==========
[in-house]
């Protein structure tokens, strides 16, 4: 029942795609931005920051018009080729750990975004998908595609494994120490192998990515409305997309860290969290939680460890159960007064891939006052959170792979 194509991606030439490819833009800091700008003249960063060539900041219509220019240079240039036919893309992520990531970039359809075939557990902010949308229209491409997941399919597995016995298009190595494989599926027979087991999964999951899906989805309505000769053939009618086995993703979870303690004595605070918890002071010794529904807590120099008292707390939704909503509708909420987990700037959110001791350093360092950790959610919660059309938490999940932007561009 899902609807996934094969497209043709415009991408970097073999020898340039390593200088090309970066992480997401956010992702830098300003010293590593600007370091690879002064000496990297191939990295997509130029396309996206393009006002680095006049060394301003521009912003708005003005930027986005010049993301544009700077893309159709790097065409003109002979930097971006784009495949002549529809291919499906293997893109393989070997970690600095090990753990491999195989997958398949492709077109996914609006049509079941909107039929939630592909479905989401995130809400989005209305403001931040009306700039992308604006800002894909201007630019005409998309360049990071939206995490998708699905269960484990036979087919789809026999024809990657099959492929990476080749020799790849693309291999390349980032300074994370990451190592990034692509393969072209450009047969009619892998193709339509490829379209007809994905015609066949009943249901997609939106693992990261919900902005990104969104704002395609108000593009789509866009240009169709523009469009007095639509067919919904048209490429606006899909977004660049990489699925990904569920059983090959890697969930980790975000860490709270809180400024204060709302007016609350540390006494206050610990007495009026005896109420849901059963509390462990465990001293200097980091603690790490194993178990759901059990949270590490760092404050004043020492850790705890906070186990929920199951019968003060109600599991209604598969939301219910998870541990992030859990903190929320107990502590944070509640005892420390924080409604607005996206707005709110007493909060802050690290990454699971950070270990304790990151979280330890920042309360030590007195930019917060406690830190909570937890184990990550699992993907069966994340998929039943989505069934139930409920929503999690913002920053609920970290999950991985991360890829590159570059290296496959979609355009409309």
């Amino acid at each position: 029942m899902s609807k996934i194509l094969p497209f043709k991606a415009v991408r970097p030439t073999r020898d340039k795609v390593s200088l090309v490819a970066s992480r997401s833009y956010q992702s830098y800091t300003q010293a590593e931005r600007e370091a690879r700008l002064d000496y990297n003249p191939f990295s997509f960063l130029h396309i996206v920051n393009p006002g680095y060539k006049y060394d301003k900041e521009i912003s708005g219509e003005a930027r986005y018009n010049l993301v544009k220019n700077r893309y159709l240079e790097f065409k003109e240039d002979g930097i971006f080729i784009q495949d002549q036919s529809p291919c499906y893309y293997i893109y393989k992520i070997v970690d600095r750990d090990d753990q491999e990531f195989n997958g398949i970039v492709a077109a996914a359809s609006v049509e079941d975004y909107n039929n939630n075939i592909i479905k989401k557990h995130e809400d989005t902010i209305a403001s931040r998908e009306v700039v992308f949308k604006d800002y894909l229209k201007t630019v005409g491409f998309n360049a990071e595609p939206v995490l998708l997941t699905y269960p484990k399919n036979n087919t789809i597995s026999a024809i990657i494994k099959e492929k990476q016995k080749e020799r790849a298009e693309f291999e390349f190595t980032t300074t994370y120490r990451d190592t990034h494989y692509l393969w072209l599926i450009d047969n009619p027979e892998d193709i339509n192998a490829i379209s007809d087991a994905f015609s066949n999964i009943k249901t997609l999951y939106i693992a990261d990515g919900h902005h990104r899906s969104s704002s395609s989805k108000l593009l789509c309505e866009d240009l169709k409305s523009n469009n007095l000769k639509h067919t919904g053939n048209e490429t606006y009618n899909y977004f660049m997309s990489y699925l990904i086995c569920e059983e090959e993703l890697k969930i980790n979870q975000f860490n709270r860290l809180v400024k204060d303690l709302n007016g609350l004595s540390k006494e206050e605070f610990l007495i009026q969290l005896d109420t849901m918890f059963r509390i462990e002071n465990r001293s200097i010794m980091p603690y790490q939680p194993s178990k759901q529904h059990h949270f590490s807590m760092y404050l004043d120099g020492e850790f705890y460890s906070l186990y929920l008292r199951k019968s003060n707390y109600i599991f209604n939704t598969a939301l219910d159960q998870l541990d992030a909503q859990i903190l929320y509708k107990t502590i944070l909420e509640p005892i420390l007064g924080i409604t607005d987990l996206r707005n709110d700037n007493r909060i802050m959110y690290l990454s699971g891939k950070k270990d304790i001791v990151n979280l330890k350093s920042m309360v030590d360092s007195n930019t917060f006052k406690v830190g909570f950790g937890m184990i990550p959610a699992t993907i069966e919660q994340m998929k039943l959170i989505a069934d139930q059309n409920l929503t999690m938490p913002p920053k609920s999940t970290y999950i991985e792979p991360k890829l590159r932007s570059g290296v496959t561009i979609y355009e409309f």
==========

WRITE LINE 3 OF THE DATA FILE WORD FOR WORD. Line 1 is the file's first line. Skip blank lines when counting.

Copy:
């Amino acid at each position: 029942m899902s609807k996934i194509l094969p497209f043709k991606a415009v991408r970097p030439t073999r020898d340039k795609v390593s200088l090309v490819a970066s992480r997401s833009y956010q992702s830098y800091t300003q010293a590593e931005r600007e370091a690879r700008l002064d000496y990297n003249p191939f990295s997509f960063l130029h396309i996206v920051n393009p006002g680095y060539k006049y060394d301003k900041e521009i912003s708005g219509e003005a930027r986005y018009n010049l993301v544009k220019n700077r893309y159709l240079e790097f065409k003109e240039d002979g930097i971006f080729i784009q495949d002549q036919s529809p291919c499906y893309y293997i893109y393989k992520i070997v970690d600095r750990d090990d753990q491999e990531f195989n997958g398949i970039v492709a077109a996914a359809s609006v049509e079941d975004y909107n039929n939630n075939i592909i479905k989401k557990h995130e809400d989005t902010i209305a403001s931040r998908e009306v700039v992308f949308k604006d800002y894909l229209k201007t630019v005409g491409f998309n360049a990071e595609p939206v995490l998708l997941t699905y269960p484990k399919n036979n087919t789809i597995s026999a024809i990657i494994k099959e492929k990476q016995k080749e020799r790849a298009e693309f291999e390349f190595t980032t300074t994370y120490r990451d190592t990034h494989y692509l393969w072209l599926i450009d047969n009619p027979e892998d193709i339509n192998a490829i379209s007809d087991a994905f015609s066949n999964i009943k249901t997609l999951y939106i693992a990261d990515g919900h902005h990104r899906s969104s704002s395609s989805k108000l593009l789509c309505e866009d240009l169709k409305s523009n469009n007095l000769k639509h067919t919904g053939n048209e490429t606006y009618n899909y977004f660049m997309s990489y699925l990904i086995c569920e059983e090959e993703l890697k969930i980790n979870q975000f860490n709270r860290l809180v400024k204060d303690l709302n007016g609350l004595s540390k006494e206050e605070f610990l007495i009026q969290l005896d109420t849901m918890f059963r509390i462990e002071n465990r001293s200097i010794m980091p603690y790490q939680p194993s178990k759901q529904h059990h949270f590490s807590m760092y404050l004043d120099g020492e850790f705890y460890s906070l186990y929920l008292r199951k019968s003060n707390y109600i599991f209604n939704t598969a939301l219910d159960q998870l541990d992030a909503q859990i903190l929320y509708k107990t502590i944070l909420e509640p005892i420390l007064g924080i409604t607005d987990l996206r707005n709110d700037n007493r909060i802050m959110y690290l990454s699971g891939k950070k270990d304790i001791v990151n979280l330890k350093s920042m309360v030590d360092s007195n930019t917060f006052k406690v830190g909570f950790g937890m184990i990550p959610a699992t993907i069966e919660q994340m998929k039943l959170i989505a069934d139930q059309n409920l929503t999690m938490p913002p920053k609920s999940t970290y999950i991985e792979p991360k890829l590159r932007s570059g290296v496959t561009i979609y355009e409309f």